After the coup d’état by the fascist military against the democratically elected government of Spain in July 1936, which unleashed the Spanish Civil War, the Spanish government made efforts to evacuate children to safe countries abroad. Most of them came to France. Internationally and in France, private supporters, humanitarian organizations, the Front Populaire and the French trade union CGT had organized themselves to help the victims of the humanitarian catastrophe and especially the children who had fled. Between 1936 and 1939, a total of more than 35,000 of them were housed and cared for in settlements or with families. Many workers also showed solidarity by donating money or taking in children to their homes. In 1938, both the mood of solidarity and the financial means for support had declined. In 1939 the situation in France worsened after the Republican troops in Spain finally retreated from the right-wing nationalist putschists under Franco and even more refugees entered the country. Politically, too, a hard line against refugees prevailed.
In this situation, in 1938, the Spanish Republican government hired the photographer Fred Stein to take photographs in the settlements for the minor refugees, which were to be used to promote support through the media. Over a period of two years, Fred Stein – himself a refugee and a committed supporter of socialist and democratic forces and concerns in Europe – visited a total of seven different refugee camps, including the Bayonne military hospital, the Château de la Brosse in Colombes and another settlement in Valence. His photographs are the only known collection of photographs of these child refugee camps today.
Fred Stein (1909-1967) was born in Dresden as the son of a rabbi and initially started a lawyer’s career. After the National Socialists seized power and issued a decree revoking the license to practice law for Jews as early as June 1933, however, the career as a legal clerk was discontinued. Fred Stein’s political, antifascist and socialist commitment – and his awareness that the Gestapo was making inquiries about him – forced Stein to flee as early as October 1933. Together with his wife Lieselotte (née Salzburg, named Lilo), whom he had married the same year, he went on a fake honeymoon trip to France, from which they did not return.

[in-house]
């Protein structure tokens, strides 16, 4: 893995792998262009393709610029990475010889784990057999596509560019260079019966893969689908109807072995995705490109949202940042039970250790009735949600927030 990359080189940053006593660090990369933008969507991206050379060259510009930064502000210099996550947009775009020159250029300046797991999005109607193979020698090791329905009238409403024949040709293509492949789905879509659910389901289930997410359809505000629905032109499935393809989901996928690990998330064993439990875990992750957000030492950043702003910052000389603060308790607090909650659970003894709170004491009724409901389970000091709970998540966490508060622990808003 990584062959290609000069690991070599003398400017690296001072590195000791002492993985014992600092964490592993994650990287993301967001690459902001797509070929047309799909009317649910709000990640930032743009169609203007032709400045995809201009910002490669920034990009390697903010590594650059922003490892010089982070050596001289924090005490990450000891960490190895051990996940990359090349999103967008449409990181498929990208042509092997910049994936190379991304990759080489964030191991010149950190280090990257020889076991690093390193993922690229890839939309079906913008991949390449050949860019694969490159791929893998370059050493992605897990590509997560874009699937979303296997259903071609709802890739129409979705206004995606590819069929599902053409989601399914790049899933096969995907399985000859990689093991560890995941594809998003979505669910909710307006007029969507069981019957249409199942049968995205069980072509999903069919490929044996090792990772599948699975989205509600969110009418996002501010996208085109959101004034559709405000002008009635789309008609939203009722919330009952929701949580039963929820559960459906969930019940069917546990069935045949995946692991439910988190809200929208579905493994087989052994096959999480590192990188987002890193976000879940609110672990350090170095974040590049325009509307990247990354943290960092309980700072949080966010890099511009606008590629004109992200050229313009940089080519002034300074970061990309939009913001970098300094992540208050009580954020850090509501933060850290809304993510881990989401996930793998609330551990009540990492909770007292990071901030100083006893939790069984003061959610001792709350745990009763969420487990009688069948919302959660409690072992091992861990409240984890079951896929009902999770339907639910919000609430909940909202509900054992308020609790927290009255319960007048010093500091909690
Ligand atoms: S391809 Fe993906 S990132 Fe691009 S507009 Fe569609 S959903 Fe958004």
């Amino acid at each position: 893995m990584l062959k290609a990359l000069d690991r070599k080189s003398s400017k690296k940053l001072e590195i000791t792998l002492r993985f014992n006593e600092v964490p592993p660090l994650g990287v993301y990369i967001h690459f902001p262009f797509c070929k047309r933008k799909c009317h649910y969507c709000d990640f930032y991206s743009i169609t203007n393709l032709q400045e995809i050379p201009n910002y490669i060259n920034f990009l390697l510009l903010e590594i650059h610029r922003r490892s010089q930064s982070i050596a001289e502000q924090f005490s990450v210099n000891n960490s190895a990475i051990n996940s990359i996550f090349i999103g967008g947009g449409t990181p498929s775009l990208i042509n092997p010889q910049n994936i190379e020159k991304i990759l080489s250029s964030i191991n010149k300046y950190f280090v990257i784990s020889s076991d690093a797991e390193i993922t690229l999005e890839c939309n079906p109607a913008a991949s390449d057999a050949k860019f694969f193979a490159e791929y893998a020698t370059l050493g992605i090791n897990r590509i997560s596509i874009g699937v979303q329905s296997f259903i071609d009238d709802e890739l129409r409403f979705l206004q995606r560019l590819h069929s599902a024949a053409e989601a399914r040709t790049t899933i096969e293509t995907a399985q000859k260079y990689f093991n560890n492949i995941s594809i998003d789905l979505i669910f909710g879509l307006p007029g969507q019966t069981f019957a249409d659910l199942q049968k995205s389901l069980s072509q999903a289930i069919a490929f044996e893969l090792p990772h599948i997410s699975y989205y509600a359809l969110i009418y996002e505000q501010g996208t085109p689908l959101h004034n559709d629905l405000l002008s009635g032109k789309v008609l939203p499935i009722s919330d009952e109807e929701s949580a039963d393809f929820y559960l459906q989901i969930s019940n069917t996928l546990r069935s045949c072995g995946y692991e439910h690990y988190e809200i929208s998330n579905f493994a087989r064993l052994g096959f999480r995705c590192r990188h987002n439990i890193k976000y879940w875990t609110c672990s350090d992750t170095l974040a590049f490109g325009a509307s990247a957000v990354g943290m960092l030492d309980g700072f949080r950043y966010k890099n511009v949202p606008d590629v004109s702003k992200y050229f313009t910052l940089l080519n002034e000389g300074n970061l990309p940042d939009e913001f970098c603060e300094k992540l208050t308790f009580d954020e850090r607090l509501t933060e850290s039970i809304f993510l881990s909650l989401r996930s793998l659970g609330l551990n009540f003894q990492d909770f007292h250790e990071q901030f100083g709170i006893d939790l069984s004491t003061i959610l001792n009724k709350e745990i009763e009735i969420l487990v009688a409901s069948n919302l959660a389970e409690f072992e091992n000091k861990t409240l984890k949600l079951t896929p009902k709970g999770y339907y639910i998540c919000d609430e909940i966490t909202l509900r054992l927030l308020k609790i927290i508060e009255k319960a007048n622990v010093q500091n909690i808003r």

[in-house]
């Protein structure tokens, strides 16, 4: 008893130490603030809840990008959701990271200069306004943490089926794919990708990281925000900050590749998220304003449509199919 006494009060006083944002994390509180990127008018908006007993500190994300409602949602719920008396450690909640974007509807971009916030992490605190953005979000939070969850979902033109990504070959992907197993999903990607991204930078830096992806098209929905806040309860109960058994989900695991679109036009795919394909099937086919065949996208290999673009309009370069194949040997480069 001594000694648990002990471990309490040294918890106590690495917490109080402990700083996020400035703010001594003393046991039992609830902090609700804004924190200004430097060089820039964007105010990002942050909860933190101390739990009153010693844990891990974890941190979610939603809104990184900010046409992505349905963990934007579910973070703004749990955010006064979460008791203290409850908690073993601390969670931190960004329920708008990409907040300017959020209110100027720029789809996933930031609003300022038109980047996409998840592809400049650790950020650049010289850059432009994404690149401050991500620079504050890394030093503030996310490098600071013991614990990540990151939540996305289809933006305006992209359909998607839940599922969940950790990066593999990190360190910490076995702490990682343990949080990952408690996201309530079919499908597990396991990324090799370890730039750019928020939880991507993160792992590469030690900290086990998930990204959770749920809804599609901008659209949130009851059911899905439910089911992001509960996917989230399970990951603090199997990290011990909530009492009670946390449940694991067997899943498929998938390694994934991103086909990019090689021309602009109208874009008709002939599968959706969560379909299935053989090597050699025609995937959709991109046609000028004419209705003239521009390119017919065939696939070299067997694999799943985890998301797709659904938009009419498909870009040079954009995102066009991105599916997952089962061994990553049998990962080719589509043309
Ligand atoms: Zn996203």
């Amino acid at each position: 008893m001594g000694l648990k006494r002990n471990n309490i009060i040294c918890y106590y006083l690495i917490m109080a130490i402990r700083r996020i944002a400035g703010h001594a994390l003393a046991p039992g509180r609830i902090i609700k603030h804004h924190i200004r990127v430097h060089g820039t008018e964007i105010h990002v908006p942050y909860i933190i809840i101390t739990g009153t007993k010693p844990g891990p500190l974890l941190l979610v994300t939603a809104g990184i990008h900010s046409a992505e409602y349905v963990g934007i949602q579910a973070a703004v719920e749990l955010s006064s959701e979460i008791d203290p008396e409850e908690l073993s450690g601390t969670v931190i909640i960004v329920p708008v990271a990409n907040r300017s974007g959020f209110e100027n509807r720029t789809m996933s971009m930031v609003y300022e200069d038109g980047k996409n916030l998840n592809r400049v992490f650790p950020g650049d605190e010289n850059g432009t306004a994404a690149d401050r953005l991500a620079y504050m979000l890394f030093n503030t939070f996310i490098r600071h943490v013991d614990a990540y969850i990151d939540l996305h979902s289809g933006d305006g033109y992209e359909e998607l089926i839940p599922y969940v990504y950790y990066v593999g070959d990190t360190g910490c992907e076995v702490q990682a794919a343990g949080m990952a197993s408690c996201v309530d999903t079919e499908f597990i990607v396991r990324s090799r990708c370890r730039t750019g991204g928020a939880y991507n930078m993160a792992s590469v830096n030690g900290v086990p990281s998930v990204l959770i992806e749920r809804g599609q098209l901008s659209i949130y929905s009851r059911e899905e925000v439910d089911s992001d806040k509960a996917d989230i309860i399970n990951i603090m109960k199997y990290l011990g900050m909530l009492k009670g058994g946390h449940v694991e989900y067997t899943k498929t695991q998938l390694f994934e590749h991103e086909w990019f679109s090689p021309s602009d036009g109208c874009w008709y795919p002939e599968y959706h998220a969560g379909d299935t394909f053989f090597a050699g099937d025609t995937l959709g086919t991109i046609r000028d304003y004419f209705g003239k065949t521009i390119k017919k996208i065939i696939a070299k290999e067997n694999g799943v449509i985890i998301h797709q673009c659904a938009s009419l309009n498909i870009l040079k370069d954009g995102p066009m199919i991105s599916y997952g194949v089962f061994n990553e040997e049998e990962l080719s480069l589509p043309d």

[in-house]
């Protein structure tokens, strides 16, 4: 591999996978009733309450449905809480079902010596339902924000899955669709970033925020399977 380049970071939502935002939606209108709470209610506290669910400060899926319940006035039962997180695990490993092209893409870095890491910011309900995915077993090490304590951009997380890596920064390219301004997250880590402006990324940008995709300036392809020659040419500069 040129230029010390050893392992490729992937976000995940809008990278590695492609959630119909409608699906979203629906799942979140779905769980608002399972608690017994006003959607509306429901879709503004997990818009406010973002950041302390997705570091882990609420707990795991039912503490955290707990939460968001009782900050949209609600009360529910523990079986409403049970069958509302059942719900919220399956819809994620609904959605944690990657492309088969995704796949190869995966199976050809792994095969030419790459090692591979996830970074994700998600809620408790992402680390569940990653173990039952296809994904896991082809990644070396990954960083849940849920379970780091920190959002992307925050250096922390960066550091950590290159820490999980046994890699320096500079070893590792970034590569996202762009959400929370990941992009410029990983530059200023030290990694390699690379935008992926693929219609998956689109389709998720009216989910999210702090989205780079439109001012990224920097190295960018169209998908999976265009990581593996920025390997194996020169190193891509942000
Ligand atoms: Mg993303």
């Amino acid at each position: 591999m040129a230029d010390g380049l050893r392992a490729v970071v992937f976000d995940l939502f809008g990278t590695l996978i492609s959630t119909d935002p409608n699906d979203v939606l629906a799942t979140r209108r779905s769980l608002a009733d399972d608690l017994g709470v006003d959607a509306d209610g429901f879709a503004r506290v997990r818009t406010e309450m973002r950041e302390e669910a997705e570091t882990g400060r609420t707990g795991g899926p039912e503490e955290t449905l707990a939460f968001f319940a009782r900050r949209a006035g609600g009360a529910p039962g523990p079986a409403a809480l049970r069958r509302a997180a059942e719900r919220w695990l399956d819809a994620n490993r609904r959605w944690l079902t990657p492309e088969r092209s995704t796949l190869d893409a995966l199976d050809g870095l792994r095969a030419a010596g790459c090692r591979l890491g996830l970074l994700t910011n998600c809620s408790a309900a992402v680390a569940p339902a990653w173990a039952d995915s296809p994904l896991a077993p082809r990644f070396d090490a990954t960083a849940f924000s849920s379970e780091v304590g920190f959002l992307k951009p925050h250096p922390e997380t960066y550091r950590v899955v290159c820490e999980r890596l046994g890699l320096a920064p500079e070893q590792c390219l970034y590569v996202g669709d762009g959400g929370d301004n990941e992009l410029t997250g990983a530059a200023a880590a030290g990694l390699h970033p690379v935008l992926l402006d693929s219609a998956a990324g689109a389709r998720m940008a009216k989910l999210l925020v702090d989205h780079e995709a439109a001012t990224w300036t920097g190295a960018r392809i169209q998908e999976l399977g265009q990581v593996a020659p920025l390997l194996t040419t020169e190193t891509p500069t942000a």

Like many other refugees, the young couple tried to build up an interim life in Paris. Fred Stein turned his previous hobby, photography, into a profession. He meandered through Paris with the Leica, which he and Lilo had given each other as a wedding present. He developed two main subjects: the “sociology of the street” and “the psychology of the portrait.” Fred Stein photographed, among other things, the Jewish quarter of Marais, the glamour and poverty on the streets of Paris, the workers, beggars, sales clerks and children he met there, the café life of the emigrants. He also took photographs of children who had fled to France from the Spanish Civil War. In 1935 he portrayed participants in the International Writers’ Congress for the Defense of Culture in Paris. He also portrayed Hannah Arendt (1906-1975), with whom he had a long friendship, for over 30 years.
Fred and Lilo Stein’s apartment in Montmartre became a meeting place for many refugees and at the same time a “Studio Stein” with the bathroom as a darkroom. Lilo contributed through retouching and laboratory work and her own photographs. Stein’s photographs were shown, among other places, in the bookstore and Galerie de la Pléiade, which was central to Parisian exile life. He also published them in illustrated magazines, especially left-wing ones such as the “Regards,” in which social reportage had become an essential element.
Stein remained politically active in Paris not only through his social-documentary photographic work: he became involved in the Anti-Fascist Journalists’ Association and wrote articles for the Socialist Workers’ Party under the pseudonym Fritz Berg. From September 1939 onwards, Fred Stein was sent to various internment camps because of his German origins. In the Villerbon camp, he administered a small camp library and organized mutual instruction courses with other inmates, which they jokingly called “la Sorbonne.” Amid the unrest following the German invasion of France, Fred Stein escaped the internment camp, and managed to find Lilo and their daughter Marion, born in 1938, in Toulouse. In 1941, with the help of the Emergency Rescue Committee headed by Varian Fry, the Stein family managed to escape to New York, where they settled permanently. Fred Stein continued his photographic work.
All photographs by Fred Stein are published on the We Refugees Archive with the kind permission of Peter Stein.
© Fred Stein Archive